U.S. ought to back Myanmar, but only if reforms continueApr 12, 2012 By The Kansas City Star
The Obama administration has, appropriately, eased sanctions on Myanmar following its recent elections, the first free and fair contests in many years.
The Association of Southeast Asian Nations has urged the rapid lifting of all sanctions, but Washington should not proceed in haste. The military still holds the whip hand in the former Burma -- along with the vast majority of seats in Parliament, despite gains that gave the opposition most of the seats filled in the April 1 election.
One of the winners was opposition leader and Nobel laureate Aung San Suu Kyi. She met Wednesday with Myanmar's reformist president, U Thein Sein, another sign of thawing relations between government and the opposition.
Washington has eased some restrictions on travel to the United States by Myanmar's senior leaders and lifted a few economic sanctions.
Washington will allow the opening of an American aid office and permit U.S. nongovernmental organizations to perform development work.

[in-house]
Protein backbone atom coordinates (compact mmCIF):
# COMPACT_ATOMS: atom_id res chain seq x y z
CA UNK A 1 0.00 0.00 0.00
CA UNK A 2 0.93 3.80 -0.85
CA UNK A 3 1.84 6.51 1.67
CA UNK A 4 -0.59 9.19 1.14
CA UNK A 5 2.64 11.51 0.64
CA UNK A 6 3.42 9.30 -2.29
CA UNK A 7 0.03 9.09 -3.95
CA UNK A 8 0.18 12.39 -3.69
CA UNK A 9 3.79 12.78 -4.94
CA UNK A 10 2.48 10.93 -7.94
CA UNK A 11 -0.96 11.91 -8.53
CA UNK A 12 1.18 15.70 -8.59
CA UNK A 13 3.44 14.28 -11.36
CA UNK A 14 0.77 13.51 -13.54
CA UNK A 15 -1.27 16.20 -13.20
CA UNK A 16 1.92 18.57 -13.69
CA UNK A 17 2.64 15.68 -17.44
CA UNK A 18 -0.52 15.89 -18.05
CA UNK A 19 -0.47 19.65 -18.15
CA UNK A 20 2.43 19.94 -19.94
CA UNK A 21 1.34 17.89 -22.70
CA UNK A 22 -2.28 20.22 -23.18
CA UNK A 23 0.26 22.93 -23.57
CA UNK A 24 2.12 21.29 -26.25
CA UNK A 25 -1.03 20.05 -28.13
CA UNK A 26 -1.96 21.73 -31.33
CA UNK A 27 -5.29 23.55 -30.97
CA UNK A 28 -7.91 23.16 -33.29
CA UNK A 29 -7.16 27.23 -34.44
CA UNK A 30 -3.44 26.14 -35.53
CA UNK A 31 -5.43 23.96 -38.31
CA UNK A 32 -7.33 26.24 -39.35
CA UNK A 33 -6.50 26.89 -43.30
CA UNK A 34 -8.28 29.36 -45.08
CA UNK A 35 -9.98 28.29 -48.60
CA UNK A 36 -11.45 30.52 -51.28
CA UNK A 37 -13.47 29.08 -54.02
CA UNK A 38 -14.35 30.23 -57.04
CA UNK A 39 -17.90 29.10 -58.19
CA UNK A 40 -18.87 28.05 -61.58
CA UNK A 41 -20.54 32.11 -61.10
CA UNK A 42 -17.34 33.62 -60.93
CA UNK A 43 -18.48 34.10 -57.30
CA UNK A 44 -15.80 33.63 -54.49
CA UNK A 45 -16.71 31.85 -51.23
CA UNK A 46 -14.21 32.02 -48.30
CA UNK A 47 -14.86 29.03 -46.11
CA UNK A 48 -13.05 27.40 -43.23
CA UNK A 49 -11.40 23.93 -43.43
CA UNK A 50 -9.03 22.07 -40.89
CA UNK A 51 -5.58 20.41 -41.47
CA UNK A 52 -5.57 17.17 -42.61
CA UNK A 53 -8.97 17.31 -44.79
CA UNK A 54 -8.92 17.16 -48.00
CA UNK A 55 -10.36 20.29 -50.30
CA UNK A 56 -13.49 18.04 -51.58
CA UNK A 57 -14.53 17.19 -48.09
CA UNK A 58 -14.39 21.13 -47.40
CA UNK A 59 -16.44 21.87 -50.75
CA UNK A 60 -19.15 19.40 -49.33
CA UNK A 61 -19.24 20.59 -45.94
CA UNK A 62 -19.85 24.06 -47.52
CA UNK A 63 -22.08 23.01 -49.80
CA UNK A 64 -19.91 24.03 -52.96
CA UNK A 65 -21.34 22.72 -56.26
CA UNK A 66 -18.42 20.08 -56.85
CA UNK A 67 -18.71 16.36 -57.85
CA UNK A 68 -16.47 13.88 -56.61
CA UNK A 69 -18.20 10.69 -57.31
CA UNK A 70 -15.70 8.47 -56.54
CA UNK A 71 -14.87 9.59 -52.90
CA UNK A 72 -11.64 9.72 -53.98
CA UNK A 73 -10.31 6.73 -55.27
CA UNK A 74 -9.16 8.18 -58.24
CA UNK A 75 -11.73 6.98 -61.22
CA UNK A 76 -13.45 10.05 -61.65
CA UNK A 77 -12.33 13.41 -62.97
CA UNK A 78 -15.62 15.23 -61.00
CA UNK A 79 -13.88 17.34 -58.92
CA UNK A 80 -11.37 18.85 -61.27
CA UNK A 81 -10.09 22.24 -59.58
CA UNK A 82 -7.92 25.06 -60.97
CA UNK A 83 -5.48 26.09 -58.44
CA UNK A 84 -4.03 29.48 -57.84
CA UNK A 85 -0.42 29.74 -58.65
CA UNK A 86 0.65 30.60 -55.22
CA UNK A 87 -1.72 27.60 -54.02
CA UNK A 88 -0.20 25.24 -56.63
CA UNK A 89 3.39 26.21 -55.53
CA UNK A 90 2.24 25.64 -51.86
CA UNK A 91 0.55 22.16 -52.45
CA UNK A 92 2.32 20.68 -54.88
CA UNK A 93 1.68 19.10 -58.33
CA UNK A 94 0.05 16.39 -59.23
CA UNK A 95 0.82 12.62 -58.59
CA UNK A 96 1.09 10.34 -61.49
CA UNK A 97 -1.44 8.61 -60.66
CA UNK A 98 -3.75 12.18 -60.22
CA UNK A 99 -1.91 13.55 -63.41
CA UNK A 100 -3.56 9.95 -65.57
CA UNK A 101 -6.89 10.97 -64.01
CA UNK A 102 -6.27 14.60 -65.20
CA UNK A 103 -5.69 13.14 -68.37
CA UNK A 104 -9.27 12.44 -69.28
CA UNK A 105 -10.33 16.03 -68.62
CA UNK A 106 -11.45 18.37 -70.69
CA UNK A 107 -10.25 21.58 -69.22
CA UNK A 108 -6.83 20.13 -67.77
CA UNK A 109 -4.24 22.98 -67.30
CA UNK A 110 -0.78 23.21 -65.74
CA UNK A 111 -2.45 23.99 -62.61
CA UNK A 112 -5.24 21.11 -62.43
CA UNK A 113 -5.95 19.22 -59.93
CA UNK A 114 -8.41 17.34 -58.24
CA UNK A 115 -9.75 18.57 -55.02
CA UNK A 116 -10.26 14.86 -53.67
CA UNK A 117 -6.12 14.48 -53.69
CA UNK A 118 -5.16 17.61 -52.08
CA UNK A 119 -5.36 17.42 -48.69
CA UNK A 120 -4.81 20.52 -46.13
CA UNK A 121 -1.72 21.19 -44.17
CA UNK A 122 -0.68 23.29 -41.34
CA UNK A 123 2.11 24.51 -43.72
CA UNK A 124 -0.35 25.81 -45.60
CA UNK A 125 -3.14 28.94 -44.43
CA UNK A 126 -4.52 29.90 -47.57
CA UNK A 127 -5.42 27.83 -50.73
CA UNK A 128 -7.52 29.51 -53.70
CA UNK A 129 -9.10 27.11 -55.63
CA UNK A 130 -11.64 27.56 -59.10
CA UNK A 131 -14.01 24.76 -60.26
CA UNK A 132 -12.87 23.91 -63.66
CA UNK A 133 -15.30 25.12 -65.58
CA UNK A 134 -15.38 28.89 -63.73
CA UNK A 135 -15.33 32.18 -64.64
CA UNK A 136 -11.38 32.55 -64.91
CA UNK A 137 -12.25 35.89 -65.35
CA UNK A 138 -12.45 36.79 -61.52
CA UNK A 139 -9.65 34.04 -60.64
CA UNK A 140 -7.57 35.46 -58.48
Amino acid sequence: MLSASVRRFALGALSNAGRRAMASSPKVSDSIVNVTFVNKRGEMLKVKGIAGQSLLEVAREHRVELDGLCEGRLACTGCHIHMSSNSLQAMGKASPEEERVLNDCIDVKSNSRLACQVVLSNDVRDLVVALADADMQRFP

Myanmar's isolation became profound in 1990 after the military government set aside an election and clamped down on most dissent. Concern about overdependence on China, the country's only major ally, no doubt played a role in the decision to permit a wider political debate.
The change is welcome and deserves steady encouragement. Eliminating the entire menu of sanctions, notably those on trade in the military-dominated timber and gem industries, will require congressional approval, and that could take time. But there's little reason to rush. The sanction-rollback process should proceed only so long as the government remains on the path of reform.